(4) Because the apostle James says, “Is any man afflicted, let him pray. Is any man merry, let him sing Psalms,” James 5:13 . The meaning is not, that none should sing but such as are merry: for then none should pray but such as are afflicted. (5) Because by singing of Psalms we glorify God, we make his praise glorious. We edify others with whom we sing, as well as we edify ourselves. So the end to be proposed in singing is teaching and admonishing one another, in Psalms and hymns and spiritual songs, Colossians 3:16 . Lastly, we cheer and refresh ourselves by making melody in our hearts to the Lord, Ephesians 5:19, which ariseth first from our conscientious going about it, as a piece of worship to God, and in so doing we are accepted in that. Secondly from its being a part of Scripture, appointed for his praise whether it agree with our case or not. That being the end wherefore it was designed to be sung is a sufficient warrant for our joining in the singing thereof.
Of Church Censures
Hath the Lord Jesus as King and Head of his Church appointed therein a government in the hands of church officers, distinct from the civil magistrate? Yes, Isaiah 9:6‑7, I Timothy 5:17, I Thessalonians 5:12, Acts 20:17 ‑18, Hebrews 13:7, 17 and 24, I Corinthians 12:28, Matthew 28:18 ‑20. Well then, do not the Erastians and others err, who maintain that in the Holy Scripture there is no particular form of church government set down and appointed by Christ? Yes, they err.
By what reasons are they confuted? (1) Because the Lord Jesus Christ hath delivered to the ministers of his church, as to his own delegates and ambassadors (and therefore according to his own laws) the whole power of governing the church, which he himself received from the Father, to be managed and put in execution in his own name and authority, John 20:21 , Matthew 28:19 , Acts 1:2 , Ephesians 4:7 ‑8 and 11. (2) Because all the substantials of church government under the New Testament, which either concern ministers, ordinances, censures, synods, councils, and their power, are proposed and set down in Scripture, namely in the third chapter of the First Epistle to Timothy, in Acts 15 , and in I Corinthians 14:26 and 40. (3) Because the Lord Jesus Christ hath looked to the good of his church no less under the New Testament than under the Old. Therefore, since the church under the Old Testament had a most perfect form of government prescribed to it, and since there is as great need and necessity of church order and discipline under the New Testament as was under the Old, it must follow that there is a pattern and form of church government no less set down and prescribed under the New Testament than was under the Old, Hebrews 3:1‑2 and 4‑5, 13:8, I Corinthians 5, I Timothy 5:20 and 1:20. (4) The end of the church government is spiritual, namely the gaining of men’s souls to Christ. But nothing that’s merely of human authority can reach this end, Matthew 18:15 ‑17.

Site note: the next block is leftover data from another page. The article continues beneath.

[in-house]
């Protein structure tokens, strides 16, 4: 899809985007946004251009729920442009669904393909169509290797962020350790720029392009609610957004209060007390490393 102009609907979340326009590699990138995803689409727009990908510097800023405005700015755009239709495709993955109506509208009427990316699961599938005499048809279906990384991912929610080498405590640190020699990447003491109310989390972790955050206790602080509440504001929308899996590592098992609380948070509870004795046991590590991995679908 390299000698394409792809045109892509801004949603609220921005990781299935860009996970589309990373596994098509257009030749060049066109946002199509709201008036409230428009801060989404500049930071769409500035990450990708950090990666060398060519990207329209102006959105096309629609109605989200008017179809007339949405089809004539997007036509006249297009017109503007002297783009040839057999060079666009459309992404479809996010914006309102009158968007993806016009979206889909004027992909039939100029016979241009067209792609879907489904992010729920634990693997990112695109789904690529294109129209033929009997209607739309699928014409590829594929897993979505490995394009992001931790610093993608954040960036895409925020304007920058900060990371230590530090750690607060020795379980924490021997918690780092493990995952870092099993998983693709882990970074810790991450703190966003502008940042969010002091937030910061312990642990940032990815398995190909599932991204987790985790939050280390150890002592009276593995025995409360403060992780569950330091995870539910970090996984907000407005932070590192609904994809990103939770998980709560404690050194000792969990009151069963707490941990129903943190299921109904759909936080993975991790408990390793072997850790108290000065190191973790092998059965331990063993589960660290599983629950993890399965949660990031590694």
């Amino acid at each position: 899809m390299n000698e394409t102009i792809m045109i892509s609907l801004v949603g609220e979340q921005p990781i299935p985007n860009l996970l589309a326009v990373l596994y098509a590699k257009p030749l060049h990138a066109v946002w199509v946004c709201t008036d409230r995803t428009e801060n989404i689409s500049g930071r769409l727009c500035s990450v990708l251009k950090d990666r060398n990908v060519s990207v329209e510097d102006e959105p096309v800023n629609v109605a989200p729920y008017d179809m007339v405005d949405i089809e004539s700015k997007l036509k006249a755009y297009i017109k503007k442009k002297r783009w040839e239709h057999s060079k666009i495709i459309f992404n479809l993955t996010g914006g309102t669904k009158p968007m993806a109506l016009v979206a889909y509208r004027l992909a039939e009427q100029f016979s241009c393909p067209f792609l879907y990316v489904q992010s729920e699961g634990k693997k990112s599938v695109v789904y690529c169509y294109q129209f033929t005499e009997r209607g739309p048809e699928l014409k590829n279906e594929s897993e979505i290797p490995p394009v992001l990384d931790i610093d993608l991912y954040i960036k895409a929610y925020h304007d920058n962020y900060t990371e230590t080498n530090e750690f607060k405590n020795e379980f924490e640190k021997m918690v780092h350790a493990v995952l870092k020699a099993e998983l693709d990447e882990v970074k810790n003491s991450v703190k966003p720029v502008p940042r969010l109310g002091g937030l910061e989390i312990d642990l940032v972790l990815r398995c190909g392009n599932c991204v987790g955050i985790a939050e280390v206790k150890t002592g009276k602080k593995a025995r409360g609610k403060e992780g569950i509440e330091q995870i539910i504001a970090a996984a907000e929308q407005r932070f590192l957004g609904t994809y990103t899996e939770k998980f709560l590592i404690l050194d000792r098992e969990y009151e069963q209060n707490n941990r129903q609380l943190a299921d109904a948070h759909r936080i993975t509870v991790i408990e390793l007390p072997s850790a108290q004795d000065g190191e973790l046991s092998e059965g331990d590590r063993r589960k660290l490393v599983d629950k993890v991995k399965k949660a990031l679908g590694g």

(5) Because all the parts of church government are particularly set down in Scripture. As first, those things which concern the key of doctrine, as public prayer, and giving of thanks (I Timothy 2:12, I Corinthians 14:14‑16), singing of Psalms (Ephesians 5:18 ‑19, Colossians 3:16 ), public reading of the Word, preaching, and expounding the same (Acts 6:4 , 13:15 and 17, 5:21, II Corinthians 3:14, Matthew 18:19 ‑20, II Timothy 4:11, Hebrews 6:1 , Galatians 6:6 ). Secondly, those parts likewise which concern the key of discipline, namely the ordination of presbyters, with the imposition of hands of the presbytery (I Timothy 4:14, 5:22, Titus 1:5 ,Acts 14:21 and 23). Thirdly, the authoritative giving of judgment and sentence concerning doctrine, and that according to the Word (Acts 15:15 , 24 and 28). Fourth, Admonition and public rebuking of those who have offended (Matthew 18:15 ‑17, I Thessalonians 5:14, I Timothy 5:20). Fifth, the excommunicating of those who are contumacious and ungodly, and who are convicted of manifest crimes and scandals (Matthew 18:17 , Titus 3:10, I Timothy 1:20, I Corinthians 5:2‑5). Lastly, the receiving again into the fellowship of the church persons cast out by excommunication, having testified their repentance, II Corinthians 2:6‑9.